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forgot. >> oh he did not forget it. he said how old are you? i said 24. just out of harvard law school, whatever. he lost me at harvard. am i right? >> you didn't get in neither? [laughter] i am saying he could certainly appreciate the similar upbringing in that respect but i hearken back to the same point. i think local politics and urban politics to me are the center of democracy. truly the greatest amount of opportunity is available there and i would love to hear other peoples comments on that but to me that is the importance of governance. >> so i guess i will pose one question to you and we have people ready to ask questions already. one of the things that you often hear millennials interacting with is media and technology and social media. we heard earlier today one of our expert said the social media sites are the village squares for civil discourse these days. so to hear from both of you how you are using media, social media and tech knowledge he. to relate and contact constituent. >> to some extent in my opinion sometimes if i don't post it on facebook is as if it didn't happ
to respect international law. we probably violated the sovereignty with drones and covert action than we did under brush and there's a whole new set of questions there. i could -- the list could go on it seems like we have problems with the institution and we have problems with our ability to lead within the institution. i was wondering what your reaction to one or both of the issues. one is a generally statement. i agree with the ideas to win. you know, the power the soviet unions were strong. when the soviet union was strong and the idea of liberal internationalism will be strong as we can prove by example. the world of social networking which is the em emulation is hugely a powerful force in the world. .. and the whole number of rather meaningful things are done. the international criminal court . the key of the treaty. the land that -- antipersonnel landmines ban, small arms agreement. all of them were done with the u.s. voting exam. and the votes were like 178 to one and one pattern 46 with 18. those kinds of votes. in the u.s. was the only democracy with the exception of an drolen tip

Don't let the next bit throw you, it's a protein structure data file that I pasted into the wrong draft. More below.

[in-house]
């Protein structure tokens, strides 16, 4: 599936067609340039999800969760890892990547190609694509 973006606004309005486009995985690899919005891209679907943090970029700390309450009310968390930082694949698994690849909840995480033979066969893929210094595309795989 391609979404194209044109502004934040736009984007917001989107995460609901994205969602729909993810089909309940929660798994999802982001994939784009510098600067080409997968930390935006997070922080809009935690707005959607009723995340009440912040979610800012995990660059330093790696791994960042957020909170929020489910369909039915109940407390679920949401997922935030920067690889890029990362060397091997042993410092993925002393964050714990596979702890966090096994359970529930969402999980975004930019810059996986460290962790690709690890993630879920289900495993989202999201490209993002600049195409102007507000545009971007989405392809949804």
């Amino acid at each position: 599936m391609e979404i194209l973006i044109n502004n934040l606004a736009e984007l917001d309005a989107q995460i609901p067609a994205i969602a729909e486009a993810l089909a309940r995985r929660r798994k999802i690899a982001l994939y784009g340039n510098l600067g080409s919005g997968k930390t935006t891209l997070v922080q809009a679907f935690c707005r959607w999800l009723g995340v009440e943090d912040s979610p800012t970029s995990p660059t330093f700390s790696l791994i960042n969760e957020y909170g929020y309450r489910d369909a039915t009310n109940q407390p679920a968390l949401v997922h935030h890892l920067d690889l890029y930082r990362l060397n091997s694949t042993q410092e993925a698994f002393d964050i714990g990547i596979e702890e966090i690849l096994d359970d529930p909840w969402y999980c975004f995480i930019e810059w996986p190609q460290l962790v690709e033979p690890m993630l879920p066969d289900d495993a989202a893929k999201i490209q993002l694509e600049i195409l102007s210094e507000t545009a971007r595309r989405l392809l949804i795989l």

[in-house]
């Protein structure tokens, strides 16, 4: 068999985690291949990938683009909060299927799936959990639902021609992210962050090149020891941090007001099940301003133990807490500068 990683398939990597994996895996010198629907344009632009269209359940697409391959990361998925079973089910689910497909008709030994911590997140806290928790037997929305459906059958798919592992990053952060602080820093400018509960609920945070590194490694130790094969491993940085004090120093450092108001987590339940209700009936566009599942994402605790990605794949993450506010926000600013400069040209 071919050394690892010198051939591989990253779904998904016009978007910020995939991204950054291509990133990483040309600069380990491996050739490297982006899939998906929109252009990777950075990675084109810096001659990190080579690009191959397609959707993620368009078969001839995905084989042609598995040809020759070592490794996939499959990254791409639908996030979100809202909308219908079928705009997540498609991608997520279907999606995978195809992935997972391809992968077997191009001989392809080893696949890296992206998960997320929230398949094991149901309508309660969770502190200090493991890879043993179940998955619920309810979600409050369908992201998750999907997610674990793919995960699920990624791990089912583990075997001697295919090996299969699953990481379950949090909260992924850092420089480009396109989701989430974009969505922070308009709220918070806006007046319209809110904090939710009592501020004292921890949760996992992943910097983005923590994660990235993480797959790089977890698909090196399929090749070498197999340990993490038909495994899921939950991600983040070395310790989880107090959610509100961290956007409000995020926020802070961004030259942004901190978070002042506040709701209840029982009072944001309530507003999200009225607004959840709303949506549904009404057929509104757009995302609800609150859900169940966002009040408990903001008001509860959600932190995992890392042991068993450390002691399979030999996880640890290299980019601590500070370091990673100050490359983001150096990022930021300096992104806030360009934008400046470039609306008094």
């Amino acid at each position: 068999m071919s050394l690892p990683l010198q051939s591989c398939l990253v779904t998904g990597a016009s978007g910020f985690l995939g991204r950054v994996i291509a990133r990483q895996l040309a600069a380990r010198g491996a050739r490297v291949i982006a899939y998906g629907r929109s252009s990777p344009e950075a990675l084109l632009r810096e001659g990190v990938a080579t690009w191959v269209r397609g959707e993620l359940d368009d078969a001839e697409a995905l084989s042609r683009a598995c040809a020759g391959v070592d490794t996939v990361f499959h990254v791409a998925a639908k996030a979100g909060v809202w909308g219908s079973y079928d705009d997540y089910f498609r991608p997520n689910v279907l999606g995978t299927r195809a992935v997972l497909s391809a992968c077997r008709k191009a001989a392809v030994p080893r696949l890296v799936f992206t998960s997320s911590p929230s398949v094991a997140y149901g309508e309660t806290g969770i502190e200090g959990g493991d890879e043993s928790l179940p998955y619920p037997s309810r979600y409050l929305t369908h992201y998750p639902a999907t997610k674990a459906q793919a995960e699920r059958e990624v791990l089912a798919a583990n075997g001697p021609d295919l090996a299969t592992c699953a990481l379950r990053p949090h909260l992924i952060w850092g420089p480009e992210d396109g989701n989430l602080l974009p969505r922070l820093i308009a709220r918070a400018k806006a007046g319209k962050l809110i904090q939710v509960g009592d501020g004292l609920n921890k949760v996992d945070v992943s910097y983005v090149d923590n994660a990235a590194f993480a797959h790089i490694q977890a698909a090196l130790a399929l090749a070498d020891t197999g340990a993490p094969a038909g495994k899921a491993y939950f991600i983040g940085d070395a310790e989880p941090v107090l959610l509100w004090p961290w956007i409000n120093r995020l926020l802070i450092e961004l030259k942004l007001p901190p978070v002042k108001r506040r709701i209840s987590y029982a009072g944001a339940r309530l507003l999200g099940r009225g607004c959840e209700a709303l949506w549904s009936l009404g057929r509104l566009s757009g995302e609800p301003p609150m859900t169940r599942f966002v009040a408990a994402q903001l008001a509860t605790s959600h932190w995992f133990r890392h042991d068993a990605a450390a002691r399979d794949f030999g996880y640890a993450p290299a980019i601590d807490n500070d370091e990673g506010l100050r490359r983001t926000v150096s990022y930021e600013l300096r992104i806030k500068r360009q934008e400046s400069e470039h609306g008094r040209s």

with the blueprint, which chairman mica mentioned. many of the things in the bill signed into law came from secretary lahood so it is worth noting that much progress has been made since that day. i remember he came to see me and he said, what are the challenges of deviation? i said you have to do two things then you have to do them quickly. one of the things is you have to free up this mentality that we do not want stakeholders involved that we don't want to hear from them. so to his credit and the credit of the former administrator, mr. babbitt and the acting administrator here today, we have made progress. we have a long way to go, but we've come a long way from a few years ago. so with that, mr. chairman, thank you. >> i must say currently the internal management competence in this sort of process, due in part to people here are the fad of work is a couple years ago. this is a different type of process and takes a different type of experience. we thank you for your testimony and the first panel is adjourned. we will turn to the second panel and as they are coming forward, let me introduce them. it